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Angelina Jolie recently announced that she underwent a double mastectomy after she found out she has the BRCA1 gene, which highly increases the chance of developing breast cancer. Angelina’s mother lost her battle with ovarian cancer and Angelina wanted to save herself and her family from the struggle so she could be around for her six children and husband, Brad Pitt. The surgery decreased Angelina’s chance of developing breast cancer from 87% to under 5%. She did have reconstruction surgery, so even though she doesn’t have her original set of breasts, she still feels like a woman!
There are several different types of mastectomies. The term “mastectomy” is defined as a surgery where some or all of the breast tissue is removed, and a double mastectomy is the removal of both breasts. The skin sparing mastectomy removes all of the breast tissue except for the breast skin, a nipple-sparing mastectomy removes all of the breast tissue except for the nipple and the areola. Another form of mastectomy is the modified radical mastectomy, where both breast tissues and the lymph node in the underarm are removed. It’s important to know that there are many types of mastectomies and if you are planning to get one you should discuss the options with your doctor to understand which one is best for you.
As in Angelina’s case, a mastectomy can be done for prevention, not just for patients who have been diagnosed with breast cancer. Men can also get mastectomies. It is definitely less common for men to get mastectomies than women, but it’s good to know that this surgery is not just for women. According to unpublished data that was released to CNN, the number of patients wanting a preventative mastectomy has risen from 8% in 2010 to 12.6% in 2011, and 14% in 2012.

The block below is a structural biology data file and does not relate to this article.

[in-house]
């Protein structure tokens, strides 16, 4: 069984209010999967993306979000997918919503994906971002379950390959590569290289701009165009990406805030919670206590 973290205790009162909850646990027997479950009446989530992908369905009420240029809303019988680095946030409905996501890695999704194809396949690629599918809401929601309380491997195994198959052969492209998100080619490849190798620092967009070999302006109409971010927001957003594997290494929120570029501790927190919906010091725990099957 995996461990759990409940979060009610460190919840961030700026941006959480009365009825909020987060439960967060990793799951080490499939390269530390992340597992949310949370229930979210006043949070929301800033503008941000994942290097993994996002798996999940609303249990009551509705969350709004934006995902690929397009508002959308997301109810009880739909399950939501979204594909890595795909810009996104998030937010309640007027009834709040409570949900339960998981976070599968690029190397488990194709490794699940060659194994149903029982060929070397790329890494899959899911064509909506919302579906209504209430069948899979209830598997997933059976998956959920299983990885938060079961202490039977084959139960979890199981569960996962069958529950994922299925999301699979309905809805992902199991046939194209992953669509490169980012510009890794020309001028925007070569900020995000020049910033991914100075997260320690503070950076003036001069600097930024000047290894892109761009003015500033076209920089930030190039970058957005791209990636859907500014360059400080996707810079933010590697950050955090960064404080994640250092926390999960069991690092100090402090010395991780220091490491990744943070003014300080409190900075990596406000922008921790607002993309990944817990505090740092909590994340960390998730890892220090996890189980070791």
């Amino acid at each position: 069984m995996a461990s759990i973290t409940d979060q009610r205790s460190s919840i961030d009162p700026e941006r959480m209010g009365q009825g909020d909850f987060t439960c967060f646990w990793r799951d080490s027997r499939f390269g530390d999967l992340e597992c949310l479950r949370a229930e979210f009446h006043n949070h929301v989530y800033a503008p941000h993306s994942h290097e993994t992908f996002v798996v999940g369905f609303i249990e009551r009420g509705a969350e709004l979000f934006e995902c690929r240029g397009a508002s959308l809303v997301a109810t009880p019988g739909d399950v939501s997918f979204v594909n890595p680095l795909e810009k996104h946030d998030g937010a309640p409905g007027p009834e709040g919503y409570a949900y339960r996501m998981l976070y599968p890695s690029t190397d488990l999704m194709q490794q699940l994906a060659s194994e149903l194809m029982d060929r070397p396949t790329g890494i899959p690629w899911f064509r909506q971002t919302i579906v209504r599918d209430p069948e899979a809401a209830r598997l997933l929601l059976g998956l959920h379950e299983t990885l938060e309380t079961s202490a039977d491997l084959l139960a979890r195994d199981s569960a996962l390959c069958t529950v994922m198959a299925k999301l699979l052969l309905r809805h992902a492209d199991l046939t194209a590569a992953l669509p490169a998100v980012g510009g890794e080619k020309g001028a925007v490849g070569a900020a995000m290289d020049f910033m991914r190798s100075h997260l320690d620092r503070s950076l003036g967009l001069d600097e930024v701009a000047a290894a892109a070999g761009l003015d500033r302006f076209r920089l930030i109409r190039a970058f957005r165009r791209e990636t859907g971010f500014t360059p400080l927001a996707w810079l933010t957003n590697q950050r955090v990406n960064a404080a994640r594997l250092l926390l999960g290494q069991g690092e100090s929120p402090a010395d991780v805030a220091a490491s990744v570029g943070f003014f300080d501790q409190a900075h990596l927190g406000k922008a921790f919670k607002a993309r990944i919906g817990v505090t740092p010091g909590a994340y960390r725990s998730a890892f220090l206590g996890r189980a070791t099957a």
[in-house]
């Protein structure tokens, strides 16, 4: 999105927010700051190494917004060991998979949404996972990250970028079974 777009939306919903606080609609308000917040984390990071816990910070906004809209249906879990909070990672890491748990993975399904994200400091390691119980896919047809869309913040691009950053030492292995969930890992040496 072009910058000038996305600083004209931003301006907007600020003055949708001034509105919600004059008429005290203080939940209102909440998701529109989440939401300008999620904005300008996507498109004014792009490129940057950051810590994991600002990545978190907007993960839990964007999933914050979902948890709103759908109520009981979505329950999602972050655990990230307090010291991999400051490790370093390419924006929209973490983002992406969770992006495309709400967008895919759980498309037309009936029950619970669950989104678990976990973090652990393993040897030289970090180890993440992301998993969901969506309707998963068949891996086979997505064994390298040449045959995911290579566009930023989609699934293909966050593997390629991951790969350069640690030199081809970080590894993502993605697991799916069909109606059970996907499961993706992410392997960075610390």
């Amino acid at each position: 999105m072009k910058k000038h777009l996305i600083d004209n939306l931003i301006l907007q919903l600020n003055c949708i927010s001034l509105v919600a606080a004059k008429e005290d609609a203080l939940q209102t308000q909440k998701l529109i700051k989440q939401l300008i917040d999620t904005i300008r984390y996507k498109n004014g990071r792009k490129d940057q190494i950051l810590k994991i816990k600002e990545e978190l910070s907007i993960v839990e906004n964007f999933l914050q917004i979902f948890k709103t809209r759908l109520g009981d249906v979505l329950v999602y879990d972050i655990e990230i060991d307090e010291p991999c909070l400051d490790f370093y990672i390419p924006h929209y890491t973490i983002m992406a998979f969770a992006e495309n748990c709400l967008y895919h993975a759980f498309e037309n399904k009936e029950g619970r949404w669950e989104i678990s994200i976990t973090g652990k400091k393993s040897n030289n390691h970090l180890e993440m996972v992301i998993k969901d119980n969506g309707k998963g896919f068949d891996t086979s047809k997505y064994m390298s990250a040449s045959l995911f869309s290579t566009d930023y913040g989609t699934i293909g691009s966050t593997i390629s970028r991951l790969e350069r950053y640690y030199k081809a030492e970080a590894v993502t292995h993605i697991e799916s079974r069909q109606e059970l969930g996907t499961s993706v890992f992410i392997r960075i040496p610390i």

If you have a strong history of breast cancer in your family it is very important to get genetic testing done. In Angelina’s case, her mother passed away from ovarian cancer, which is known as the silent killer, is also something you should be regularly screened for if you have a history of it in your family. Genetic testing won’t hurt and it will definitely be beneficial to your health in the long run!Source: http://www.policymic.com/articles/41659/what-is-a-mastectomy-angelina-jolie-s-preventative-cancer-treatment-understood